This is particularly interesting given Estes & Palmisano’s (1975) work with sea otters in the Aleutian Islands, and the manipulation of sea urchin populations by Kitching and Ebling (1961), and Ogden et al. (1973) all found opposing results. One could argue this calls into repute the work done by Carter et al. I believe that given the same species in different spatial zones react differently; these studies serve to exemplify the need for caution when manipulating ecosystems.
What limits the occurrence of trophic cascades?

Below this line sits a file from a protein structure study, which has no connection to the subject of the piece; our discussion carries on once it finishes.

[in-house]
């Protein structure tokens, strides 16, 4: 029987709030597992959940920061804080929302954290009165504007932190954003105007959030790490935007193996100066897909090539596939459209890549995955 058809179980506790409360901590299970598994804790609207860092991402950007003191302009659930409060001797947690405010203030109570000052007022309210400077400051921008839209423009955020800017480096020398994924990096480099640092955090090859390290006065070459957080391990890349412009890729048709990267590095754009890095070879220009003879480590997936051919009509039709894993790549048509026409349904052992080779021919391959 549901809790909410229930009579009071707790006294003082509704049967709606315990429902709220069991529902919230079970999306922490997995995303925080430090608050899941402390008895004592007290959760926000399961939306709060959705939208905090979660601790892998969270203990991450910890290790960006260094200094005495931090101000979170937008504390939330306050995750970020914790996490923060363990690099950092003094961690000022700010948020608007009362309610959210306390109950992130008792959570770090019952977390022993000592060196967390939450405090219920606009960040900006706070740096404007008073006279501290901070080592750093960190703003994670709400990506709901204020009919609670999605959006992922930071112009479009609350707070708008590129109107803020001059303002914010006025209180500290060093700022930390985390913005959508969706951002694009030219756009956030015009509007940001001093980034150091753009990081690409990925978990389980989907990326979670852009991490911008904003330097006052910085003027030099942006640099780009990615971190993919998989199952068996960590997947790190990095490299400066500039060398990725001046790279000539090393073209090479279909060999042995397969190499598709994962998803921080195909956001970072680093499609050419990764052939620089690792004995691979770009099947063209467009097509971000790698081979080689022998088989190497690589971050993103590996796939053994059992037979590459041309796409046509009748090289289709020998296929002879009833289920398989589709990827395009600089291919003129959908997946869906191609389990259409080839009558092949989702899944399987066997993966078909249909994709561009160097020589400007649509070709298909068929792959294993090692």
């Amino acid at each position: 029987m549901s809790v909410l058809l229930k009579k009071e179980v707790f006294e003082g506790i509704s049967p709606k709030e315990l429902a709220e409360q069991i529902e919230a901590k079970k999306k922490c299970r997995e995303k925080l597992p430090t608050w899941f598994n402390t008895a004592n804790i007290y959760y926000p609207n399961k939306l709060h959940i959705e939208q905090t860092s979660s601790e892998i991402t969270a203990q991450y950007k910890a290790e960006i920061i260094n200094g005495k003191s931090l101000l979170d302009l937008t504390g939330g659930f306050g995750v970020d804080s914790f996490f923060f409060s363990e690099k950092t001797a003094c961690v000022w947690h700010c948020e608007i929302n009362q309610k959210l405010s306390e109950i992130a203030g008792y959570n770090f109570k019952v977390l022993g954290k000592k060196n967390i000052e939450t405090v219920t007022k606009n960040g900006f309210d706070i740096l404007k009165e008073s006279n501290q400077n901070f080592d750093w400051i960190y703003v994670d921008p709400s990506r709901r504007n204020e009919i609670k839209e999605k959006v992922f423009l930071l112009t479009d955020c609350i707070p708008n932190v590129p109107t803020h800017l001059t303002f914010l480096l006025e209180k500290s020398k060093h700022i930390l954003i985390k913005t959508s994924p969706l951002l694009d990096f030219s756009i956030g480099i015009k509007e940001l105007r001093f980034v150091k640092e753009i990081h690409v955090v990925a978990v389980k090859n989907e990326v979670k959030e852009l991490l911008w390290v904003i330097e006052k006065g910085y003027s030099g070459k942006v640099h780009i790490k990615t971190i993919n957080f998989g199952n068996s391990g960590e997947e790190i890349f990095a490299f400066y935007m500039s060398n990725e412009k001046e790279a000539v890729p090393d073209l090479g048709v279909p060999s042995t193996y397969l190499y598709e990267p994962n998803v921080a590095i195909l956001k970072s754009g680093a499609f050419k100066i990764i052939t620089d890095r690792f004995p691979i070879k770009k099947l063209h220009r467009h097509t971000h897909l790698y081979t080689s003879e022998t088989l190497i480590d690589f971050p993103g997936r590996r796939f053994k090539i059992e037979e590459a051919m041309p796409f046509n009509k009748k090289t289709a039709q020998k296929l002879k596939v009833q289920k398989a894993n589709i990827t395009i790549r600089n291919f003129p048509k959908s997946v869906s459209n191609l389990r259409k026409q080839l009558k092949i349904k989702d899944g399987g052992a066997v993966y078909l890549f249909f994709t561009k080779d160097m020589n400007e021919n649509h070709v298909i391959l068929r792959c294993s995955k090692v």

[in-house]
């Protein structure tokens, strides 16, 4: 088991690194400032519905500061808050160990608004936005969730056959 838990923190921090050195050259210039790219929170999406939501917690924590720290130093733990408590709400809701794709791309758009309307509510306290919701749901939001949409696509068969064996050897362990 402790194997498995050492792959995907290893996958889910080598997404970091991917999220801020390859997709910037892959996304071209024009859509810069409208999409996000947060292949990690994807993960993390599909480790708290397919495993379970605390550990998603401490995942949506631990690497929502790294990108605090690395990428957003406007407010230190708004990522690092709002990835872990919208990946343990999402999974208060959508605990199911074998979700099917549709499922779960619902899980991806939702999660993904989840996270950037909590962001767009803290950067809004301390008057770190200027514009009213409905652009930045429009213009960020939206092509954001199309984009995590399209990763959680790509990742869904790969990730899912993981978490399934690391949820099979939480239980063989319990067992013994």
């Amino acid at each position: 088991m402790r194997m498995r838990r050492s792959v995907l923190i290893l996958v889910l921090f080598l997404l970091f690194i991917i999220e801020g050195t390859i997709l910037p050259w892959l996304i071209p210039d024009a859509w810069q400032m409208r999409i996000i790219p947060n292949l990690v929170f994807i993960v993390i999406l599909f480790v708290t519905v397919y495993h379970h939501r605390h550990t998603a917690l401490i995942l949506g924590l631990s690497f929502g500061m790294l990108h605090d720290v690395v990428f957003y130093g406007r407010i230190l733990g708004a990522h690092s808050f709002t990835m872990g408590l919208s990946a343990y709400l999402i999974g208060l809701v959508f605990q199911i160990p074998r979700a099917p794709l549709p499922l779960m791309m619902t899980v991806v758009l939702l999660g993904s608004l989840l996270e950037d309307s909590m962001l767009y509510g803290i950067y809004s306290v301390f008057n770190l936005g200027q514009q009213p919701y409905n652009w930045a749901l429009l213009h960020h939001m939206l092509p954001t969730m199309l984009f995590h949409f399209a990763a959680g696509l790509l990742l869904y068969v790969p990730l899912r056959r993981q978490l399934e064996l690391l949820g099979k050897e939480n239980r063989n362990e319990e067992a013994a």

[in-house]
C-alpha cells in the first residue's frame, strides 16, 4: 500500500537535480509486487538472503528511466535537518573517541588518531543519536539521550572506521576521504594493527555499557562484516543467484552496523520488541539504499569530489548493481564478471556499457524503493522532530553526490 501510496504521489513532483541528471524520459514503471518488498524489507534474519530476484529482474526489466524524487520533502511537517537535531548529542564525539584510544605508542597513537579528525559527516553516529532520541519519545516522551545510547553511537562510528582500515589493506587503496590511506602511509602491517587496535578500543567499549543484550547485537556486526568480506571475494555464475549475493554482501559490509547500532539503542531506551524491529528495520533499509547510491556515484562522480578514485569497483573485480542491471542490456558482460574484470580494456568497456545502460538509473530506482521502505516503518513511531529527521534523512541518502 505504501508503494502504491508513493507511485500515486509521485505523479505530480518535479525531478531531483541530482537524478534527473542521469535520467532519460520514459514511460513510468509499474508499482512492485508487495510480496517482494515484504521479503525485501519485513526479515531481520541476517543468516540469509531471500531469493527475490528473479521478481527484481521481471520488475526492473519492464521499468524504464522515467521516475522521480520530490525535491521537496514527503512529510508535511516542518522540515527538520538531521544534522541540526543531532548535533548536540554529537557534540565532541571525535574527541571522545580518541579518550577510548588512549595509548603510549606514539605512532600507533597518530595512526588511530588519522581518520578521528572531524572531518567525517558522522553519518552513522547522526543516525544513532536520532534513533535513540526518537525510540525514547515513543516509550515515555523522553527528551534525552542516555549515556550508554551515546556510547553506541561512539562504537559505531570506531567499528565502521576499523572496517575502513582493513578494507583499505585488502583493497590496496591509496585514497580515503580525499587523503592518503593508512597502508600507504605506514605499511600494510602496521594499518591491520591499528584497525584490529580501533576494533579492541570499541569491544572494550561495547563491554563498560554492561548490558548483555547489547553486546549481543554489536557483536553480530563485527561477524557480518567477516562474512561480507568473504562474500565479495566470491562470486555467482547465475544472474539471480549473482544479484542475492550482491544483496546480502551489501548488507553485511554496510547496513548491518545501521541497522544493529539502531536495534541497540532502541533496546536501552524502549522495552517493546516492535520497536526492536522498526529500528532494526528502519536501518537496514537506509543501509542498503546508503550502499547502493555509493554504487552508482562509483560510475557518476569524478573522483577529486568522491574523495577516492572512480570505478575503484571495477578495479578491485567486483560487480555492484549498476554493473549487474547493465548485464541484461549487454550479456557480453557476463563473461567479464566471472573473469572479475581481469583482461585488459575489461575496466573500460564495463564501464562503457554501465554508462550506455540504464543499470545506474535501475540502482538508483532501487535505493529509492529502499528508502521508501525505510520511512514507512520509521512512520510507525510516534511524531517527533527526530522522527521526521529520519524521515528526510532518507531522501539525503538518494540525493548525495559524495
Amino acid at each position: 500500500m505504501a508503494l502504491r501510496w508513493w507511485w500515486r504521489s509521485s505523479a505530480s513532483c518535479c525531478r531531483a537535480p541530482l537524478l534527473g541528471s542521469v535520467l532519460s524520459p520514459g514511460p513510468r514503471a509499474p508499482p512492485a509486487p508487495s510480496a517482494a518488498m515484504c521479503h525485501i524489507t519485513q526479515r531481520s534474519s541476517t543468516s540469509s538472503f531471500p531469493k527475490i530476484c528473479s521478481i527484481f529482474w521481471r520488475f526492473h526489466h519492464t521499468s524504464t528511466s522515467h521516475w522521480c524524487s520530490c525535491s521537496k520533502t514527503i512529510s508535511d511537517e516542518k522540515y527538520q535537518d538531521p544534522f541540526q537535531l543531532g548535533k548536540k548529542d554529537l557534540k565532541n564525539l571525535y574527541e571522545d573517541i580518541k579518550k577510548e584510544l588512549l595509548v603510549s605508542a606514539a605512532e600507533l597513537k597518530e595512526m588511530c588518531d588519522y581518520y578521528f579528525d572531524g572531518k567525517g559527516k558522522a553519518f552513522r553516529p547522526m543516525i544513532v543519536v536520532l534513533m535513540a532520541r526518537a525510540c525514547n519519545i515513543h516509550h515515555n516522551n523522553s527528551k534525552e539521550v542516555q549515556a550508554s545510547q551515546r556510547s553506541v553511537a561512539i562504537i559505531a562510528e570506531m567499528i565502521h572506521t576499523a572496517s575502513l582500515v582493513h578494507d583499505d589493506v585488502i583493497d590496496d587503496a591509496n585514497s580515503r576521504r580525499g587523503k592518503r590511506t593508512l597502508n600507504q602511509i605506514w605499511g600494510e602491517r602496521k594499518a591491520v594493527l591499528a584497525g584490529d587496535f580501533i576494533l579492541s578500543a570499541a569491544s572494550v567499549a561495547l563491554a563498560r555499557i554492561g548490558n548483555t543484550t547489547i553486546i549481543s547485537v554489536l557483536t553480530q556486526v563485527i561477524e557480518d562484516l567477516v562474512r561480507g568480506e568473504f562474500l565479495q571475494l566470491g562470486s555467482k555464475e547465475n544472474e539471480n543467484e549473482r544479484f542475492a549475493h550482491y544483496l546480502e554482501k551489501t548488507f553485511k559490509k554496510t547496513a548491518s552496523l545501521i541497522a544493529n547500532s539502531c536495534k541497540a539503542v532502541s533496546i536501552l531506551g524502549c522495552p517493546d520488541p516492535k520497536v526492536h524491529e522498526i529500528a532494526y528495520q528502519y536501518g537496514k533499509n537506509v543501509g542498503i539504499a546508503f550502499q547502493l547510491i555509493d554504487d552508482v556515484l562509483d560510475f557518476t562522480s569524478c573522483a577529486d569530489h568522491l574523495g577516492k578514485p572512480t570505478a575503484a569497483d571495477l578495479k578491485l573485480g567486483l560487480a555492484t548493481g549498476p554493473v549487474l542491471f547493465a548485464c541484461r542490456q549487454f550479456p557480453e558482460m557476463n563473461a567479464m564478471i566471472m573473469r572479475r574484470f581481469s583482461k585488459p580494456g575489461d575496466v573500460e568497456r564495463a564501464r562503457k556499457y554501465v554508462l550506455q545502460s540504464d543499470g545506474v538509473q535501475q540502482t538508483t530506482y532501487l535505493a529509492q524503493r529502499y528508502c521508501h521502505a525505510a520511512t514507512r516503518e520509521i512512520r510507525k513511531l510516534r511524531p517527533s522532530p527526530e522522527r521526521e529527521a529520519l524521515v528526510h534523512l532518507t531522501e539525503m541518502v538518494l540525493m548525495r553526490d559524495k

Fretwell (1977) observed that in reality, ecosystems often have more or less than three trophic levels. He proposed that in ecosystems with an odd number of levels predators would limit grazers. Whereas in systems with an even number, plants would be grazer limited. Although Fretwell (1977) was proposing different ecosystems would cascade differently, no doubt he would be the first to admit the more trophic levels, the more intricate the interactions between them. This leads us onto the factors that can limit or prevent cascades from occurring. It appears that acting in opposition to cascades are compensatory mechanisms, which can dampen or even prevent a cascade from occurring (Pace et al. 1999). These can include omnivory (feeding on more than one trophic level (Pimm, 1982) by top predators and/or mid level consumers), species diversity and species replacement within trophic levels. Stein et al. (2011) assessed the generality of the trophic cascade paradigm by assessing the conceptual strength in reservoir food webs. They focused on the species Dorosoma cepedianium (Gizzard shad), an open-water omnivore, and found that they regulated community composition. As opposed to being regulated by top-down or bottom-up forces. A similar study performed by Pringle and Hamazaki (1998) found that no trophic cascade resulted from the experimental exclusion of omnivorous fish and shrimp in the Sabalo River, Costa Rica. Pringle and Hamazaki (1998) predict that tropical streams that are characterised by large omnivores that affect more than one trophic level, would rarely see a trophic cascade occur. Furthermore, they highlight the importance of distinguishing per capita impacts versus the impacts at natural population densities, when predicting a trophic cascade. The presence of omnivores introduces a third form of trophic pressure that is, linear, which only further complicates the paradigm.